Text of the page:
Films that blend politics so overtly into plot make assessing them, from a thematic standpoint, tricky business. Agreeing with a film’s message does not always make it a good movie or vice versa. Although, it doesn’t hurt. Eye in the Sky succeeds in blending a tense thriller with a relevant ethical dilemma regarding the use of drone strikes overseas.  It won’t necessarily change your opinion, but it will highlight the complex nature and ramifications of these strikes. Timing is everything. Ambivalence can surround decision makers like a thick fog, leaving them hesitant and vulnerable. This is not a form of escapism, rather a glimpse into the harsh realities of modern day terrorism.

Eye in the Sky centers around a British Military operation attempt to capture two high profile radicalized terrorists– who happen to be UK and US citizens–  in an Al Shabaab controlled section of Kenya. The situation escalates to a kill mission when two suicide bombers are spotted in the same location housing the radicals. Going in with ground troops is untenable and the use of a drone seems to be the only realistic option– much to the detriment of innocent civilians.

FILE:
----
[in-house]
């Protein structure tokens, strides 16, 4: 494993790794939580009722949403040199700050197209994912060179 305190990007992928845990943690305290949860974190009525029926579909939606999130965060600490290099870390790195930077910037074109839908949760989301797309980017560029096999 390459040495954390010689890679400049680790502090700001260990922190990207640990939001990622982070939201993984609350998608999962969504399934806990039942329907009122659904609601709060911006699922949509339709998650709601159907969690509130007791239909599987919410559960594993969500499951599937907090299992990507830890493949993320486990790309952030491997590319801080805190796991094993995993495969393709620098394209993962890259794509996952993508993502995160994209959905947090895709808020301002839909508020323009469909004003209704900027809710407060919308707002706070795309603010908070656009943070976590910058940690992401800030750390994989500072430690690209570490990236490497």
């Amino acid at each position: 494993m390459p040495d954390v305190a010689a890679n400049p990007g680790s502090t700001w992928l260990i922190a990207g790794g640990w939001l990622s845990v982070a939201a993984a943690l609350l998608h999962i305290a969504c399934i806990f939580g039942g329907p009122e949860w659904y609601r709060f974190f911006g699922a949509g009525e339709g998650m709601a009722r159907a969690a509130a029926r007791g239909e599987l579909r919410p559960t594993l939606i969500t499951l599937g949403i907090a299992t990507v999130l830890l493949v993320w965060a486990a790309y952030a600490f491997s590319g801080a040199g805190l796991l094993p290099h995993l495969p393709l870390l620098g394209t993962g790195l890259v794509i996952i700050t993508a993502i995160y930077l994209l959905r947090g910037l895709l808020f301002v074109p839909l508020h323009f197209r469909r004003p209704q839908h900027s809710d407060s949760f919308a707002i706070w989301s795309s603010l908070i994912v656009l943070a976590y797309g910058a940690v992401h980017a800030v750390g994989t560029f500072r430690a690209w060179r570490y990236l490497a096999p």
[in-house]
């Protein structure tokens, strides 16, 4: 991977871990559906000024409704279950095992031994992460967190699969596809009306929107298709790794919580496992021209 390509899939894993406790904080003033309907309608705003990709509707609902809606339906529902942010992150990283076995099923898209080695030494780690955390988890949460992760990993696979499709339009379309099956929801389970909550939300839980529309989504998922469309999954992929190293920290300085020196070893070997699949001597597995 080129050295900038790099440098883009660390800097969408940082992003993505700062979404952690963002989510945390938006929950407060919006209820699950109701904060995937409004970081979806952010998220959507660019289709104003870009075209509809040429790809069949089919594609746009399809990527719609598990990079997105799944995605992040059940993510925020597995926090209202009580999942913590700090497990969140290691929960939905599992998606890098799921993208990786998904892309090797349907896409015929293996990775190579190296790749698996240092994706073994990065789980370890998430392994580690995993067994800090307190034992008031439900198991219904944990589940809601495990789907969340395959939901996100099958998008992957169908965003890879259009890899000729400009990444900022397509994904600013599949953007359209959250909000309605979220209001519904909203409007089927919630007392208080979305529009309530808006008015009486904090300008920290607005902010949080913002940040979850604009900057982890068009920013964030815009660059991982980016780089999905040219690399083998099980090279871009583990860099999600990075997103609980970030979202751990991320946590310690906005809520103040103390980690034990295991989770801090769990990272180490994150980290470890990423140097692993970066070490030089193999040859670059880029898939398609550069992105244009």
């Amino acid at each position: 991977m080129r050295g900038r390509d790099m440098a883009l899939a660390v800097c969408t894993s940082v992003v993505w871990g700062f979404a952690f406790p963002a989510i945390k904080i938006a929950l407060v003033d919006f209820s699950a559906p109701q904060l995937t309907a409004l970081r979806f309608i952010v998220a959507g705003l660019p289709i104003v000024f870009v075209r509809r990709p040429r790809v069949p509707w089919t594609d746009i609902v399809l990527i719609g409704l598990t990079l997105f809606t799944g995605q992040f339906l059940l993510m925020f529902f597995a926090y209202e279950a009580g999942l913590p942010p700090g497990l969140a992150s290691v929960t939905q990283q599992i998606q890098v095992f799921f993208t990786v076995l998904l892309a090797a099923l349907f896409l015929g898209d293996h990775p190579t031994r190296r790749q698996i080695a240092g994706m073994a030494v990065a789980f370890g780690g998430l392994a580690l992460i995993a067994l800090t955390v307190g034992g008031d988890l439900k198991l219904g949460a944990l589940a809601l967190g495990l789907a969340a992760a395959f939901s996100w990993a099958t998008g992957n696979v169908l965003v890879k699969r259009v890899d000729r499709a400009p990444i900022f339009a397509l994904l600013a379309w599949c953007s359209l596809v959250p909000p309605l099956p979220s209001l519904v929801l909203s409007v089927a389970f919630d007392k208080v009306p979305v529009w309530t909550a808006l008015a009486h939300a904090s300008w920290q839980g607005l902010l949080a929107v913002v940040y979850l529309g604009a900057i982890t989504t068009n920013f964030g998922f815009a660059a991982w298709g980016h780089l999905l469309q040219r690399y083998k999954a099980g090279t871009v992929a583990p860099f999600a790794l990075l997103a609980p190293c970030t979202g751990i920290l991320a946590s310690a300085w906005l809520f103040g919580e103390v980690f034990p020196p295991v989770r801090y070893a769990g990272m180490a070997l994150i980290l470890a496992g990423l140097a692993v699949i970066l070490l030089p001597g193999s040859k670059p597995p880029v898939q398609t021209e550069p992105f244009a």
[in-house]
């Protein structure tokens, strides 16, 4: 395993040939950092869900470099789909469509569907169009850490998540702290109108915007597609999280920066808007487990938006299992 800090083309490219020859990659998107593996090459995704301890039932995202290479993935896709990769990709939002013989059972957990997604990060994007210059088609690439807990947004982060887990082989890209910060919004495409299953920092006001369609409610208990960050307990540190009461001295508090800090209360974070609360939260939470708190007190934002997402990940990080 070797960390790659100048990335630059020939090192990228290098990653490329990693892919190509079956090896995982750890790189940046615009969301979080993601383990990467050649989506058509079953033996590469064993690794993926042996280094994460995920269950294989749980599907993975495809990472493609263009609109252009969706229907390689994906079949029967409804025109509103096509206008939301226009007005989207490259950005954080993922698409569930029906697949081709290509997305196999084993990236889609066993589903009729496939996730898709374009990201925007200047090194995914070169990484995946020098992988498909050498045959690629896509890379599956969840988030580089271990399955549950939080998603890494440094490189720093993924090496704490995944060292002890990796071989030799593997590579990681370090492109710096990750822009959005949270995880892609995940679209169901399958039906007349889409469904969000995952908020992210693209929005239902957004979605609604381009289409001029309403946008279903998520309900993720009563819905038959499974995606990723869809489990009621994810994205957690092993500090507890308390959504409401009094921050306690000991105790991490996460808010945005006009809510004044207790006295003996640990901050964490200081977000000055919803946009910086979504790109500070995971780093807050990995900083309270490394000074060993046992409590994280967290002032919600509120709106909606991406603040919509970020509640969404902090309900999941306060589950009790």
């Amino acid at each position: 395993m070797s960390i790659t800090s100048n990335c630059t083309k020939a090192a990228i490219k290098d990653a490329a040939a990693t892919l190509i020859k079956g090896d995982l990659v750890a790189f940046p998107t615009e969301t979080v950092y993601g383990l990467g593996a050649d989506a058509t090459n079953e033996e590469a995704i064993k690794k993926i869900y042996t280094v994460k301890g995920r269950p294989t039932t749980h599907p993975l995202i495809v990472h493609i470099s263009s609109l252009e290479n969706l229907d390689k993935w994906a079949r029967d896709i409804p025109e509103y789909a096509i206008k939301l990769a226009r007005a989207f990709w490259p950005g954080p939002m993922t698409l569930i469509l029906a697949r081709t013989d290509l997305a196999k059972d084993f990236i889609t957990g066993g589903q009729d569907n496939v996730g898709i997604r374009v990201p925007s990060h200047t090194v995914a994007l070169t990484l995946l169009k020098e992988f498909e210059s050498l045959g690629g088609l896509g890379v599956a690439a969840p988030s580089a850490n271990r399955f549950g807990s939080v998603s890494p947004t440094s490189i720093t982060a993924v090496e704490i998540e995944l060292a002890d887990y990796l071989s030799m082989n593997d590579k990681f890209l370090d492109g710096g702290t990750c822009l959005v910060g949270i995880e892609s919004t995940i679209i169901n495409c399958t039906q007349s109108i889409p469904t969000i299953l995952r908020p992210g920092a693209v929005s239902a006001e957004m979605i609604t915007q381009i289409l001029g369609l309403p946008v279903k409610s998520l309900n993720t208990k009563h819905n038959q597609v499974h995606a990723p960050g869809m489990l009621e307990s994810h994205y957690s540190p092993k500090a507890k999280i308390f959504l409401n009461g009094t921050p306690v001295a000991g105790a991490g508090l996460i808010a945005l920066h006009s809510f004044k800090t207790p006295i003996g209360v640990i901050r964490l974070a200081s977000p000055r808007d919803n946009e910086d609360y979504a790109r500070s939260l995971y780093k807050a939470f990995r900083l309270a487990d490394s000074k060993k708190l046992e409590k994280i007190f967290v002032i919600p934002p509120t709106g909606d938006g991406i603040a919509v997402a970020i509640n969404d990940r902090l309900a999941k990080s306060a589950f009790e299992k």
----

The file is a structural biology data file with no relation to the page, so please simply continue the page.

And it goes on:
The process of this mission is intentionally painstaking.  The filmmakers expertly capture the frustration government and military officials go through. Eye in the sky demonstrates multiple agencies across the globe working together like a finely tuned machine. But looks can be deceiving.  Behind these machines are indecisive human beings who do not want the culpability, almost as much as they don’t want to pull the trigger.

The British are handed the keys to an American program and seem to weigh the political, legal, and moral ramifications far more than their U.S. counterpart.  The disparity between the two countries’ attitude on drone strikes comes off comical in tone and brought back memories of Dr. Strangelove– making me questions the validity of the film’s portrayal.

In a nut shell: This is a tight thrill ride from start to finish. Eye in the Sky never lets up and makes the audience feel like an active participant in the decision making process. The film’s strength comes from its ensemble cast whose feelings of doubt and moral reasoning are showcased through a nuanced script– where pauses can speak louder than dialogue. The film gets bogged down in politics and at times makes the U.S look like a calculated war machine.  Despite its issues, Eye in the Sky is still a tense piece of fiction. (3 out of 4)